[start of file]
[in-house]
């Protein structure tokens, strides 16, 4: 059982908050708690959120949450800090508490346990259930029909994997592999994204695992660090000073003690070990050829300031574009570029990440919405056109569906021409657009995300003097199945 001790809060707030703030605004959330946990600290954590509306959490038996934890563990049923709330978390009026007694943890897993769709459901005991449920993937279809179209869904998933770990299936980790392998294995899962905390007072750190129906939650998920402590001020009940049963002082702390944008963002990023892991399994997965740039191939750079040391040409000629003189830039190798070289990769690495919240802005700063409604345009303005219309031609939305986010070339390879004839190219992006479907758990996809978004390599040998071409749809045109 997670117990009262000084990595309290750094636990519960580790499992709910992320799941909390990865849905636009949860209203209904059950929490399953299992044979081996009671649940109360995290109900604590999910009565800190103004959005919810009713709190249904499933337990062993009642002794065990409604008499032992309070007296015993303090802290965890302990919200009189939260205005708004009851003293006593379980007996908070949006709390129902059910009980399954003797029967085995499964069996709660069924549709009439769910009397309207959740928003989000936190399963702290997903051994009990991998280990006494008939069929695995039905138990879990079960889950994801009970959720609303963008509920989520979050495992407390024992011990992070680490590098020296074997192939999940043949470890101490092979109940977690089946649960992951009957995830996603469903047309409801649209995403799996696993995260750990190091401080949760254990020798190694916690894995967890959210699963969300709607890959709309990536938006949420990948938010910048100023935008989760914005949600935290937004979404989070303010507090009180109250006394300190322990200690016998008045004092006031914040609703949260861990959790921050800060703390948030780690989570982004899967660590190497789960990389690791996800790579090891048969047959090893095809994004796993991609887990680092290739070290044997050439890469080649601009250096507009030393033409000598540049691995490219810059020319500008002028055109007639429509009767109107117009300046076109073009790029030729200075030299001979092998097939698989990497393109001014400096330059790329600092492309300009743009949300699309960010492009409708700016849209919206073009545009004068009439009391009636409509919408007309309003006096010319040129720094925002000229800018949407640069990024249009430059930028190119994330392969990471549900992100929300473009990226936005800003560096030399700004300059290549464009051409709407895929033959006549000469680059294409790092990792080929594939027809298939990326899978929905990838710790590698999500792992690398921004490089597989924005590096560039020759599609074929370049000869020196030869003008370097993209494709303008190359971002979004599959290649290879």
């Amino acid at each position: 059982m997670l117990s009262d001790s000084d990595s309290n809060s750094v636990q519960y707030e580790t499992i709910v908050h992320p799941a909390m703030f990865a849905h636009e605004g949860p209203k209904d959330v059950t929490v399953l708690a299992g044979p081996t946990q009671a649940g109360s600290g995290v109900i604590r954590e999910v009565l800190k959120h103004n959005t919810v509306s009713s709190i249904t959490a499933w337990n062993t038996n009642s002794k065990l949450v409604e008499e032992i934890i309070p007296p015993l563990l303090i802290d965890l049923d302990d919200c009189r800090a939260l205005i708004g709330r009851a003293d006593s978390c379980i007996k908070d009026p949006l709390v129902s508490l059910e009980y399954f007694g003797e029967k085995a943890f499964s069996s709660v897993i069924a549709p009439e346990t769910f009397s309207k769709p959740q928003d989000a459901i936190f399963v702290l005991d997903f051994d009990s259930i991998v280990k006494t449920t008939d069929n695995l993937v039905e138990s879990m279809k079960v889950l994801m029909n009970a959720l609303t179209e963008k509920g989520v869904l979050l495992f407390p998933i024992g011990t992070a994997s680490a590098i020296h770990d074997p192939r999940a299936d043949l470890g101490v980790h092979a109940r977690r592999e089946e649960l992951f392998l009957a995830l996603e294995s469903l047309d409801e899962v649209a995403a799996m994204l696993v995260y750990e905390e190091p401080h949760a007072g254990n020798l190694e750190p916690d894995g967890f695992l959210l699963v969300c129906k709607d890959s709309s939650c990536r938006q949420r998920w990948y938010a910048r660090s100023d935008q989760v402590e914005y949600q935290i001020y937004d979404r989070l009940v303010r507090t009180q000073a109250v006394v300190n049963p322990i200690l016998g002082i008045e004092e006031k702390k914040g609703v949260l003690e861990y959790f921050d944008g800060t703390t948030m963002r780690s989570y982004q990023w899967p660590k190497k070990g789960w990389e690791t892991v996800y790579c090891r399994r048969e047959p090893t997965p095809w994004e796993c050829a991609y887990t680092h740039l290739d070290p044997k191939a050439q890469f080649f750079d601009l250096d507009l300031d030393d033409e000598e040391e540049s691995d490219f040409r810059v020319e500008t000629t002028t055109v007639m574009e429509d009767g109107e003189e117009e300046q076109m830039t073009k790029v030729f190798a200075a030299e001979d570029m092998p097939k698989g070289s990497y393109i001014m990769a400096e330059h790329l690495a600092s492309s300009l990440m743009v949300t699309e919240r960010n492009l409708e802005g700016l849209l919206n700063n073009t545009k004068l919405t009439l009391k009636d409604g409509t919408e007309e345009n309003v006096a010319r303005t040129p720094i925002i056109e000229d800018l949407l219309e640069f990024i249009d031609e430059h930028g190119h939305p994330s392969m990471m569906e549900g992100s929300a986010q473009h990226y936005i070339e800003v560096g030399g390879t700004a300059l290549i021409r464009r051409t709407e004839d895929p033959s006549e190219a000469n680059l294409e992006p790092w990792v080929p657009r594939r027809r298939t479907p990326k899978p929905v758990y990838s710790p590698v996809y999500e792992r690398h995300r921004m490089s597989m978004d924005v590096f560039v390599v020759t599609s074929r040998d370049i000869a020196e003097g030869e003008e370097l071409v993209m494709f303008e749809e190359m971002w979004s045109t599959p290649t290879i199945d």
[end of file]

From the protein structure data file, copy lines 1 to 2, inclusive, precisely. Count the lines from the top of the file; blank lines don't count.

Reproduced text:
[in-house]
């Protein structure tokens, strides 16, 4: 059982908050708690959120949450800090508490346990259930029909994997592999994204695992660090000073003690070990050829300031574009570029990440919405056109569906021409657009995300003097199945 001790809060707030703030605004959330946990600290954590509306959490038996934890563990049923709330978390009026007694943890897993769709459901005991449920993937279809179209869904998933770990299936980790392998294995899962905390007072750190129906939650998920402590001020009940049963002082702390944008963002990023892991399994997965740039191939750079040391040409000629003189830039190798070289990769690495919240802005700063409604345009303005219309031609939305986010070339390879004839190219992006479907758990996809978004390599040998071409749809045109 997670117990009262000084990595309290750094636990519960580790499992709910992320799941909390990865849905636009949860209203209904059950929490399953299992044979081996009671649940109360995290109900604590999910009565800190103004959005919810009713709190249904499933337990062993009642002794065990409604008499032992309070007296015993303090802290965890302990919200009189939260205005708004009851003293006593379980007996908070949006709390129902059910009980399954003797029967085995499964069996709660069924549709009439769910009397309207959740928003989000936190399963702290997903051994009990991998280990006494008939069929695995039905138990879990079960889950994801009970959720609303963008509920989520979050495992407390024992011990992070680490590098020296074997192939999940043949470890101490092979109940977690089946649960992951009957995830996603469903047309409801649209995403799996696993995260750990190091401080949760254990020798190694916690894995967890959210699963969300709607890959709309990536938006949420990948938010910048100023935008989760914005949600935290937004979404989070303010507090009180109250006394300190322990200690016998008045004092006031914040609703949260861990959790921050800060703390948030780690989570982004899967660590190497789960990389690791996800790579090891048969047959090893095809994004796993991609887990680092290739070290044997050439890469080649601009250096507009030393033409000598540049691995490219810059020319500008002028055109007639429509009767109107117009300046076109073009790029030729200075030299001979092998097939698989990497393109001014400096330059790329600092492309300009743009949300699309960010492009409708700016849209919206073009545009004068009439009391009636409509919408007309309003006096010319040129720094925002000229800018949407640069990024249009430059930028190119994330392969990471549900992100929300473009990226936005800003560096030399700004300059290549464009051409709407895929033959006549000469680059294409790092990792080929594939027809298939990326899978929905990838710790590698999500792992690398921004490089597989924005590096560039020759599609074929370049000869020196030869003008370097993209494709303008190359971002979004599959290649290879």